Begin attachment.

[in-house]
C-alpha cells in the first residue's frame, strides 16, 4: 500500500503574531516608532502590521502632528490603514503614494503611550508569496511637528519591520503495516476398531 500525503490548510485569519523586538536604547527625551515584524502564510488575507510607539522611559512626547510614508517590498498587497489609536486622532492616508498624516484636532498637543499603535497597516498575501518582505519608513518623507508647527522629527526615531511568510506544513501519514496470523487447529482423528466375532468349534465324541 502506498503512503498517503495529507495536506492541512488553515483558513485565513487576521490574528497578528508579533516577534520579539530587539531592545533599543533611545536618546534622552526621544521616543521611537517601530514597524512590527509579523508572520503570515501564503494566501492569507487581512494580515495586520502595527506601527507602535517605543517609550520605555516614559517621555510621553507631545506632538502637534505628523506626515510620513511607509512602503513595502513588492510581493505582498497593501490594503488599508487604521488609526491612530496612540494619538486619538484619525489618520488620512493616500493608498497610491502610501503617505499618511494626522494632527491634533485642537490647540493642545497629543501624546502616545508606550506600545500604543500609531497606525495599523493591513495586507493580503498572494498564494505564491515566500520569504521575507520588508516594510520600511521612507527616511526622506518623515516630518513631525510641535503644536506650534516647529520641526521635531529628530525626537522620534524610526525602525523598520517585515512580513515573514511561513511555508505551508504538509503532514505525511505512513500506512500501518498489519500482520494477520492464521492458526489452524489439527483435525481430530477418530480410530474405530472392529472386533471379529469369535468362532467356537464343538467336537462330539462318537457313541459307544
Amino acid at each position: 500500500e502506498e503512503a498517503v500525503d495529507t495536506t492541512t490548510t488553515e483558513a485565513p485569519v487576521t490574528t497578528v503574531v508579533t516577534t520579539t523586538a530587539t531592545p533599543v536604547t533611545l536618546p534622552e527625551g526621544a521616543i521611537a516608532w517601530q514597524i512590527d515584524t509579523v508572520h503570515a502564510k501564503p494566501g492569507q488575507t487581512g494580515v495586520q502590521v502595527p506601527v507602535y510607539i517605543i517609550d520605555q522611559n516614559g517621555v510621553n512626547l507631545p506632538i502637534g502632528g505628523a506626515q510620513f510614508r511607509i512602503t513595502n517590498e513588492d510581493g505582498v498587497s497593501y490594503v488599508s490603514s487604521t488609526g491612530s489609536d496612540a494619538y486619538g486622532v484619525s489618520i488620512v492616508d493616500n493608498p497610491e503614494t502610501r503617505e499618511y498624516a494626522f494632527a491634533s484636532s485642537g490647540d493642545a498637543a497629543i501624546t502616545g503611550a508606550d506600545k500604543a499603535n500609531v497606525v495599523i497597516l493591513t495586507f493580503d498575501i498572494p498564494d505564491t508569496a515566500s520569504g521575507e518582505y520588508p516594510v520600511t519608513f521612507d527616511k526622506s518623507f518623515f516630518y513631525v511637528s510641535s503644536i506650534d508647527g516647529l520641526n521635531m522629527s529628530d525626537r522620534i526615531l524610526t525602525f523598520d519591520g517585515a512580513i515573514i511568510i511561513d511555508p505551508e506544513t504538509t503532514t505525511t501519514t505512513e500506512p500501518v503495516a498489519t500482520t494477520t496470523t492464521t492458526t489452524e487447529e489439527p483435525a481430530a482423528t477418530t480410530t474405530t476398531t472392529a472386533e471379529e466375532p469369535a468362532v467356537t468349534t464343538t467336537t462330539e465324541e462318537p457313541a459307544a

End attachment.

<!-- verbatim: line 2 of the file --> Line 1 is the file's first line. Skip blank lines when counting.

C-alpha cells in the first residue's frame, strides 16, 4: 500500500503574531516608532502590521502632528490603514503614494503611550508569496511637528519591520503495516476398531 500525503490548510485569519523586538536604547527625551515584524502564510488575507510607539522611559512626547510614508517590498498587497489609536486622532492616508498624516484636532498637543499603535497597516498575501518582505519608513518623507508647527522629527526615531511568510506544513501519514496470523487447529482423528466375532468349534465324541 502506498503512503498517503495529507495536506492541512488553515483558513485565513487576521490574528497578528508579533516577534520579539530587539531592545533599543533611545536618546534622552526621544521616543521611537517601530514597524512590527509579523508572520503570515501564503494566501492569507487581512494580515495586520502595527506601527507602535517605543517609550520605555516614559517621555510621553507631545506632538502637534505628523506626515510620513511607509512602503513595502513588492510581493505582498497593501490594503488599508487604521488609526491612530496612540494619538486619538484619525489618520488620512493616500493608498497610491502610501503617505499618511494626522494632527491634533485642537490647540493642545497629543501624546502616545508606550506600545500604543500609531497606525495599523493591513495586507493580503498572494498564494505564491515566500520569504521575507520588508516594510520600511521612507527616511526622506518623515516630518513631525510641535503644536506650534516647529520641526521635531529628530525626537522620534524610526525602525523598520517585515512580513515573514511561513511555508505551508504538509503532514505525511505512513500506512500501518498489519500482520494477520492464521492458526489452524489439527483435525481430530477418530480410530474405530472392529472386533471379529469369535468362532467356537464343538467336537462330539462318537457313541459307544